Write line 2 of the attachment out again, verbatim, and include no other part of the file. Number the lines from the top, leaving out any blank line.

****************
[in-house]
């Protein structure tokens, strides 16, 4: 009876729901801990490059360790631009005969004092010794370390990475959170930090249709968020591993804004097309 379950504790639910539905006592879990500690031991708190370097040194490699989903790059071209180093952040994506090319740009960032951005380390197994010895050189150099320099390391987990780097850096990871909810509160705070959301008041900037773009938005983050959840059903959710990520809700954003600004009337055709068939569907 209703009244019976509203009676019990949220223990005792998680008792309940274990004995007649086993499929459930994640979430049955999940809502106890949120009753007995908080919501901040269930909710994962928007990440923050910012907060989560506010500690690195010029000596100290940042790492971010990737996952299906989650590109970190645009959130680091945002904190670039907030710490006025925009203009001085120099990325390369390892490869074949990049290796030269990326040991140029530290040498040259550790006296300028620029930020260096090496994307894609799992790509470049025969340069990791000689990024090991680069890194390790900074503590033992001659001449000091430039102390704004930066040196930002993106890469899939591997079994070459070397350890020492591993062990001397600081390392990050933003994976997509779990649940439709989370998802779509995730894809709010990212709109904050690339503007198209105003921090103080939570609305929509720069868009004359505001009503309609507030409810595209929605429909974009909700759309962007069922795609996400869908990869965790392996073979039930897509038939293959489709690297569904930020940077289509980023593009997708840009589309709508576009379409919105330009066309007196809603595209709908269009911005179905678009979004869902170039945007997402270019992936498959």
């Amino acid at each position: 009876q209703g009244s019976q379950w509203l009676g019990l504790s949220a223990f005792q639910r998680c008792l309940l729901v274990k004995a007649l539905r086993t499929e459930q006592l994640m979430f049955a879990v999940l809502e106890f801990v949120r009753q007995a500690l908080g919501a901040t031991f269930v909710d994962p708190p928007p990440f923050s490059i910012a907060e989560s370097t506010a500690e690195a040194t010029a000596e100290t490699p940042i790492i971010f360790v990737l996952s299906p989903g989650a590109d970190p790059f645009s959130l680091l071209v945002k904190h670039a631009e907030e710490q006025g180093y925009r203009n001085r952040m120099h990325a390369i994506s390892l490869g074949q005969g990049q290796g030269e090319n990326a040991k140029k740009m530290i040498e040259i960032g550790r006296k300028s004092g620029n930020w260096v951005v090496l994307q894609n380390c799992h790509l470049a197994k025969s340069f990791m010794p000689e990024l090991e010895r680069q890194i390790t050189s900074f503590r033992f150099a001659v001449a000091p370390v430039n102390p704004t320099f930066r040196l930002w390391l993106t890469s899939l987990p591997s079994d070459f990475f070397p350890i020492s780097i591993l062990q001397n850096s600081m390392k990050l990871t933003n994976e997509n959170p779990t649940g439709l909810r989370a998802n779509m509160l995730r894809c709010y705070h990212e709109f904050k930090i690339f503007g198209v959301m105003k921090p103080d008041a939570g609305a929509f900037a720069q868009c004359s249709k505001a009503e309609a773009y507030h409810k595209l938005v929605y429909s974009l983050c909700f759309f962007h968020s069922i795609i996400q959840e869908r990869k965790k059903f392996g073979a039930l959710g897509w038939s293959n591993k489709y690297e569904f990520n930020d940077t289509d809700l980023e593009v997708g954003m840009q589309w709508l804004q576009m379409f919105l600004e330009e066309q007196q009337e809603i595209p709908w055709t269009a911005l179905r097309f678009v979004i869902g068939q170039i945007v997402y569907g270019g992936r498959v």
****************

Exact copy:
């Protein structure tokens, strides 16, 4: 009876729901801990490059360790631009005969004092010794370390990475959170930090249709968020591993804004097309 379950504790639910539905006592879990500690031991708190370097040194490699989903790059071209180093952040994506090319740009960032951005380390197994010895050189150099320099390391987990780097850096990871909810509160705070959301008041900037773009938005983050959840059903959710990520809700954003600004009337055709068939569907 209703009244019976509203009676019990949220223990005792998680008792309940274990004995007649086993499929459930994640979430049955999940809502106890949120009753007995908080919501901040269930909710994962928007990440923050910012907060989560506010500690690195010029000596100290940042790492971010990737996952299906989650590109970190645009959130680091945002904190670039907030710490006025925009203009001085120099990325390369390892490869074949990049290796030269990326040991140029530290040498040259550790006296300028620029930020260096090496994307894609799992790509470049025969340069990791000689990024090991680069890194390790900074503590033992001659001449000091430039102390704004930066040196930002993106890469899939591997079994070459070397350890020492591993062990001397600081390392990050933003994976997509779990649940439709989370998802779509995730894809709010990212709109904050690339503007198209105003921090103080939570609305929509720069868009004359505001009503309609507030409810595209929605429909974009909700759309962007069922795609996400869908990869965790392996073979039930897509038939293959489709690297569904930020940077289509980023593009997708840009589309709508576009379409919105330009066309007196809603595209709908269009911005179905678009979004869902170039945007997402270019992936498959």